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Five Ways Your Children May Act Out During or After Your Divorce

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The break up of a marriage and the process of going through a divorce is stressful for everyone involved. Children in particular can have difficulties in adjusting to all the changes, both in the family unit itself and in their new living situation.

Before, during, and after divorce proceedings, it is not uncommon for children to ‘act out’ in certain ways in response to the stress around them. Understanding that certain behaviors are to be expected and knowing how to handle them can help you and your children adjust and grow through the ordeal.

Children and Divorce

Divorce presents a massive overhaul in a child’s life. No matter how much parents try to shield them, children cannot help but be impacted by what they are seeing and experiencing. Psychology Today reports that even in otherwise amicable divorce cases, children often face emotional fall out as a result of the following:

  • Witnessing the loss of love and companionship between their parents;
  • Accepting that their parents made a vow which they are now breaking;
  • Making the adjustment between living in two different households;
  • Dealing with the absence of one of their parents on outings, trips and special occasions;
  • Experiencing significant change or loss in what were once family traditions.

The report states that divorce is what is known as a watershed event, meaning that the child’s life is significantly changed from what it was before, so it is unreasonable to not expect them to have some trouble adjusting.

Five Common Behavioral Changes After Divorce

Psych Central advises that there are common behaviors children often use to cope with the changes that result from divorce. These include:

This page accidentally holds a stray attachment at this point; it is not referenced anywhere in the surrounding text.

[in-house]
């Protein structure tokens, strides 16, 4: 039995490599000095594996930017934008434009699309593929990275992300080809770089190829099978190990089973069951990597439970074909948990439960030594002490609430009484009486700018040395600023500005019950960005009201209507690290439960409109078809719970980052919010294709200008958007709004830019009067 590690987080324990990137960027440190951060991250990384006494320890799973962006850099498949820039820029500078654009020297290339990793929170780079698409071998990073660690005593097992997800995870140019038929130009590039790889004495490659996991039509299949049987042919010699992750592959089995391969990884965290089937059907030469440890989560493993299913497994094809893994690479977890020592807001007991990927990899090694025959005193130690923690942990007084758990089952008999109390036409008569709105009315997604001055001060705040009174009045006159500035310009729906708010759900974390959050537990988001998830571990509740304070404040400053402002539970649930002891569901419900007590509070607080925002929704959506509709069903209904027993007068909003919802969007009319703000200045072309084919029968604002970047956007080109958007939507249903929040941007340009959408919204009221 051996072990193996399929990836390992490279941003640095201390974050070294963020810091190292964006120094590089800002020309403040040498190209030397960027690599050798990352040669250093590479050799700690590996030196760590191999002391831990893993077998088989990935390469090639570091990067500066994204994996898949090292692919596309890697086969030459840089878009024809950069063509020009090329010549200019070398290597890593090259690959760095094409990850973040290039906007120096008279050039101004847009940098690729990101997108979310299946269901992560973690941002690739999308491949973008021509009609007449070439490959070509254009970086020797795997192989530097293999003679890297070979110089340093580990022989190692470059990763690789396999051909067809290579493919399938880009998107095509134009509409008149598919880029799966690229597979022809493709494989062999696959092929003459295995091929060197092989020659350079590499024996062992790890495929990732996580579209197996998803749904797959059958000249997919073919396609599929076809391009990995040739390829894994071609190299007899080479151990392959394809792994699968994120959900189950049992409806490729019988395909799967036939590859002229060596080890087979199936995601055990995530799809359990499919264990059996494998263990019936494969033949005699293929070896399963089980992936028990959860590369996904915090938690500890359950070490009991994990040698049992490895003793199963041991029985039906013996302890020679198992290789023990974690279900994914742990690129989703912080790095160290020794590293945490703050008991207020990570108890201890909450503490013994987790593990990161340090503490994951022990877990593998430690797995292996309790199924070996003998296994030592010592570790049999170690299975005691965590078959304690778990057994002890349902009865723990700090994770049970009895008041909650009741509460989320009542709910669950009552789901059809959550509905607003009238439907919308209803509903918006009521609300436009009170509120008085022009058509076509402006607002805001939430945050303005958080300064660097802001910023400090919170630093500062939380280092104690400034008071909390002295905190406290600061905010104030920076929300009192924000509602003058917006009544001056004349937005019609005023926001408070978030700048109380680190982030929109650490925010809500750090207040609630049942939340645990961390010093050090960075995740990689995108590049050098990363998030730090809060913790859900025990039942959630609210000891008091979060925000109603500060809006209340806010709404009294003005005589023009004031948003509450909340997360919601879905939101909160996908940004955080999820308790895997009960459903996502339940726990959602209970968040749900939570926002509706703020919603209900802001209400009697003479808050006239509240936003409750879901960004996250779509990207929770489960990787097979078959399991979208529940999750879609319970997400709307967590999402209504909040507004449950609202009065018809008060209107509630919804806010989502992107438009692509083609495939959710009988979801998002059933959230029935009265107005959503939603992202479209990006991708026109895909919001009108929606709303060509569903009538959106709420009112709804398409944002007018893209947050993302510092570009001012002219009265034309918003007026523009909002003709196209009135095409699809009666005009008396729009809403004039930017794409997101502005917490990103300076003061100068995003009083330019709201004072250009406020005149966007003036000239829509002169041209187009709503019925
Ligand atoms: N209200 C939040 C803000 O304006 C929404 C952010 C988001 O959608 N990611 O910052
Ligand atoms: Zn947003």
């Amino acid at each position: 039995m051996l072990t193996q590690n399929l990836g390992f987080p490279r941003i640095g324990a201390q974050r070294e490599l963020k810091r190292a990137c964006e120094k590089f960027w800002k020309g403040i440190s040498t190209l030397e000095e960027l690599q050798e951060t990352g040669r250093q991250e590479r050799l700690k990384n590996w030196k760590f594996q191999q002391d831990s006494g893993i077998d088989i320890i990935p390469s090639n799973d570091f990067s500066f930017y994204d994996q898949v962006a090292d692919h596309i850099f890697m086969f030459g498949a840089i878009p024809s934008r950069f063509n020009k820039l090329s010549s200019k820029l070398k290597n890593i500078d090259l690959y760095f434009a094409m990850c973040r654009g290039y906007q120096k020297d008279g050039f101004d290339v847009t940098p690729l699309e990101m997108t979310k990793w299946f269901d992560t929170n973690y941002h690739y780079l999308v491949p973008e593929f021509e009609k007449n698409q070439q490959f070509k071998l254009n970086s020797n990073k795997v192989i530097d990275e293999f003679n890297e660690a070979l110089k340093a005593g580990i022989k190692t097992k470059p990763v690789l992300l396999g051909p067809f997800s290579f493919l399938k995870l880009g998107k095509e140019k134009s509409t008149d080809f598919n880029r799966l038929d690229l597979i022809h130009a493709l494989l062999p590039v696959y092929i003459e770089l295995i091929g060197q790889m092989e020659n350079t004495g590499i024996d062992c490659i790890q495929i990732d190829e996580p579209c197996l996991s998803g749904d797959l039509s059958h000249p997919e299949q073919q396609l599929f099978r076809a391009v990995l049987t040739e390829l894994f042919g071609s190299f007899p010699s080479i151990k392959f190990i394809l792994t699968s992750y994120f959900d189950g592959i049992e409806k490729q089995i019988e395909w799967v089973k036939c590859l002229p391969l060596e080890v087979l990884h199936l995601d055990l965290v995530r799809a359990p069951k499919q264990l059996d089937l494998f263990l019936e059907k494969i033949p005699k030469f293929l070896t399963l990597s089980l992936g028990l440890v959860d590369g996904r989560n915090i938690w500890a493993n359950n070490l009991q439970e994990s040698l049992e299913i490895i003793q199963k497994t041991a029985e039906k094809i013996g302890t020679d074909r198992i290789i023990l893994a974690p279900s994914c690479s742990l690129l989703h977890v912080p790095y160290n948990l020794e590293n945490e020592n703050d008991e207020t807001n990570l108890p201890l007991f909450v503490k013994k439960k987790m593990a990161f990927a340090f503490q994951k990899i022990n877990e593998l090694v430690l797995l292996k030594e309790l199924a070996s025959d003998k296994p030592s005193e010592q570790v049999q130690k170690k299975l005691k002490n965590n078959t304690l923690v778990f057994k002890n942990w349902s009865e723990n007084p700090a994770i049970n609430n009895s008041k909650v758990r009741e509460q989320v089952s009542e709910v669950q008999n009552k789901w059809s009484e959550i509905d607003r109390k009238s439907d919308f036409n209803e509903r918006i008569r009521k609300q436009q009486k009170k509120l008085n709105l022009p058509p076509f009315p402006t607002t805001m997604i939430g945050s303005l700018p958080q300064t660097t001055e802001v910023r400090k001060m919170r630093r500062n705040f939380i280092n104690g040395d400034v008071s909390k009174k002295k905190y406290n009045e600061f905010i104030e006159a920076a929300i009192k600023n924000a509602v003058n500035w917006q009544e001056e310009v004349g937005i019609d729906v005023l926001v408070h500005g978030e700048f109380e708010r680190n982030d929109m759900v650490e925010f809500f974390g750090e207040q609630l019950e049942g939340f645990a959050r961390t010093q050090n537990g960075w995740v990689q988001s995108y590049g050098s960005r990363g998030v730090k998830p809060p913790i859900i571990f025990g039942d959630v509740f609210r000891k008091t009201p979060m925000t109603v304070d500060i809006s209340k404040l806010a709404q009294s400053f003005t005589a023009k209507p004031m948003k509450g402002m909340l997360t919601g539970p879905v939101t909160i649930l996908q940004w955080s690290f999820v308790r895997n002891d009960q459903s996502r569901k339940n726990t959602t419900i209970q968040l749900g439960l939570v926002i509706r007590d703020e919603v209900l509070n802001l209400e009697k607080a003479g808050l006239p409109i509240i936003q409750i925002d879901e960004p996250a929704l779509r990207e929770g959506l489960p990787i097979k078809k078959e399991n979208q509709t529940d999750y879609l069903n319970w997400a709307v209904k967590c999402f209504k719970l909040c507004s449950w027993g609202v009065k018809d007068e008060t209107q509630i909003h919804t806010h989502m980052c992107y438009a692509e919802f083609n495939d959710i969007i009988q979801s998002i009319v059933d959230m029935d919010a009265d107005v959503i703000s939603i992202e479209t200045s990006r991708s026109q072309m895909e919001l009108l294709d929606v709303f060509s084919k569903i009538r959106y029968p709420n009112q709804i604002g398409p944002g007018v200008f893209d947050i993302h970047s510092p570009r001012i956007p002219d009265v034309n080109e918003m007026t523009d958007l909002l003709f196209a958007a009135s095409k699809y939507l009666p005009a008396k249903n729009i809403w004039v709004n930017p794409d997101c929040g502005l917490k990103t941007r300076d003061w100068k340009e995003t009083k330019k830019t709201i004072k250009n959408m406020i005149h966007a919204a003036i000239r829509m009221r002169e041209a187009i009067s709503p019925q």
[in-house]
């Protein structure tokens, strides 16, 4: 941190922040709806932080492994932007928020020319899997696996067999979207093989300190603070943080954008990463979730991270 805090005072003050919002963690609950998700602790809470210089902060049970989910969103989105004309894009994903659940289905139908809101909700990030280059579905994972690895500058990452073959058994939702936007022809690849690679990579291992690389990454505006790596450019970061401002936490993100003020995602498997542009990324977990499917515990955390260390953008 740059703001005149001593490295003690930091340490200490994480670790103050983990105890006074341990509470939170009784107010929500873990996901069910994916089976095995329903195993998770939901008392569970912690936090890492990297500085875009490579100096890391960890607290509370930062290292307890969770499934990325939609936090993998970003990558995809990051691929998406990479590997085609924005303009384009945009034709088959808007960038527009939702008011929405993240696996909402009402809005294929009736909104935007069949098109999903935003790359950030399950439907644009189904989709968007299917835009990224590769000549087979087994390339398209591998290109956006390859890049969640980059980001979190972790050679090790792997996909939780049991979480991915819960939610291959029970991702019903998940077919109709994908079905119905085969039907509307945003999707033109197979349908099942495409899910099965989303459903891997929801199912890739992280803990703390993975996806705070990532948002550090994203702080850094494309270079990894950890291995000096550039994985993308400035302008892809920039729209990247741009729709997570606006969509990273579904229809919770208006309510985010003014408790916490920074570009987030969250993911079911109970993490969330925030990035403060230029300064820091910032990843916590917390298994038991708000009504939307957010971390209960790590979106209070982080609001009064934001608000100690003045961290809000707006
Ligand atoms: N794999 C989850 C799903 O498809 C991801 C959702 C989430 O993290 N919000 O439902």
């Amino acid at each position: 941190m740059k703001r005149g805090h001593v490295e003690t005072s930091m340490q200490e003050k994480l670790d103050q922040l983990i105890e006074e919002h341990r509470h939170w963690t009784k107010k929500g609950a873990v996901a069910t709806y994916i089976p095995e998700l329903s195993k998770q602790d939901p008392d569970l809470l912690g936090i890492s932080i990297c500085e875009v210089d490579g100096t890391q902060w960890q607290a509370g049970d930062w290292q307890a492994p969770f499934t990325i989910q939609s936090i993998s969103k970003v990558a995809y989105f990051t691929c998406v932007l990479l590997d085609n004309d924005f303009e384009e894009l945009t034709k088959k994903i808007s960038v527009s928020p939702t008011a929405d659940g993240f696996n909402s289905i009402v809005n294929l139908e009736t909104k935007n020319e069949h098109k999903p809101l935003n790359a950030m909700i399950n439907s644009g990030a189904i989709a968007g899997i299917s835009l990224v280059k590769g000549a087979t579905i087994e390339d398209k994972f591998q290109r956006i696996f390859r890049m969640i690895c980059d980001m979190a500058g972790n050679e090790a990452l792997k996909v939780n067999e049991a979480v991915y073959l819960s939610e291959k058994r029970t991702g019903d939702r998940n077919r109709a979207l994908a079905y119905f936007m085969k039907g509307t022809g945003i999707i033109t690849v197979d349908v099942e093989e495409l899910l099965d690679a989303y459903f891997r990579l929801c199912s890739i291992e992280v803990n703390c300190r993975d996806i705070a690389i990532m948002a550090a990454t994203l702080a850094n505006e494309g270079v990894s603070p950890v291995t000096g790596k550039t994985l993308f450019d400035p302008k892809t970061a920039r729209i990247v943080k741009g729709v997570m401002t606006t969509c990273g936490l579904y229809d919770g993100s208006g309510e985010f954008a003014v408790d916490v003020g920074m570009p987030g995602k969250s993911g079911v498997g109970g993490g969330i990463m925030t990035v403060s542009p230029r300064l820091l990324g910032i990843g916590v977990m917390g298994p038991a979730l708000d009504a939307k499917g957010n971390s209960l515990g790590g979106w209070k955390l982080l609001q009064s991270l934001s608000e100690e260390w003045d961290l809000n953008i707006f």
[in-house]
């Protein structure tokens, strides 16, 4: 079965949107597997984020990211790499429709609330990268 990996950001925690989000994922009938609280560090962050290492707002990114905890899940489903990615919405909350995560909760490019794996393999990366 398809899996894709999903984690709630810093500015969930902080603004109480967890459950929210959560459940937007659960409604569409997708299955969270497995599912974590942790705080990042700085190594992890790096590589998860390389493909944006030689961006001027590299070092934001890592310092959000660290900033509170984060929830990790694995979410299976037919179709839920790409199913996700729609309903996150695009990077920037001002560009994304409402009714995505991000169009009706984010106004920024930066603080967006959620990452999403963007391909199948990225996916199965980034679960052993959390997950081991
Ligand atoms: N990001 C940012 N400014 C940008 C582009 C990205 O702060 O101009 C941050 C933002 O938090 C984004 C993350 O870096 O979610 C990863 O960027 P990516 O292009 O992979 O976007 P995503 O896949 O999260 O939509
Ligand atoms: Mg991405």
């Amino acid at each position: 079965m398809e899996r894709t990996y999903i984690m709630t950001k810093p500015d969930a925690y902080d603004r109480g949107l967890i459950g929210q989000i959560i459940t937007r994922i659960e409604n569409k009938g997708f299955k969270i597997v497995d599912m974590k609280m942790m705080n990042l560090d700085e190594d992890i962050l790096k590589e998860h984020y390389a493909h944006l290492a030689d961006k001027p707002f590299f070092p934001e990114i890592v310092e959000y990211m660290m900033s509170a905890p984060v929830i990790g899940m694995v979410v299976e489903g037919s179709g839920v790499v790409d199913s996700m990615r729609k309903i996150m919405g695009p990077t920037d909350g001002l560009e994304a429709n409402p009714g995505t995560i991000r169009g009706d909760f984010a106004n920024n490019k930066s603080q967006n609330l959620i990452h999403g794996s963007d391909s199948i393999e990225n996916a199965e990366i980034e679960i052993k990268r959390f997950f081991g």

• Reverting to prior childish behaviors, such as bedwetting, thumb sucking, or being afraid of the dark.
  • Identifying and ‘taking sides’ with their same sex parent, and mimicking their behaviors and attitudes towards the other parent.
  • Secretly identifying with the opposite sex parent and taking pride in understanding them or getting along with them better than the other parent does.
  • Filling in the gaps left by whichever parent is not present, such as mothering or trying to discipline younger children.
  • Either rejecting the parent they see as responsible for the breakup of the marriage, or attempting to justify or excuse the parent’s bad behavior.

In any of these situations, it is important for parents to realize that these are coping mechanisms. They often represent a temporary phase that will change over time and in the face of the realities of the situation. You can help ease the process by openly and nonjudgmentally talking with your child about their feelings, while honoring the loyalty and love they feel for your ex-spouse, even if they are not always comfortable expressing it.

We Can Help You Today

When you need help in dealing with divorce and other family law related matters, contact the Vanessa L. Prieto Law Offices, LLC . Our experienced Florida divorce attorney understands the impacts divorce can have on your family and can help guide you towards parenting plans and timesharing arrangements that are in both you and your child’s best interests.

Resources:

psychcentral.com/lib/kids-and-divorce-ten-tough-issues/

psychologytoday.com/blog/surviving-your-childs-adolescence/201112/the-impact-divorce-young-children-and-adolescents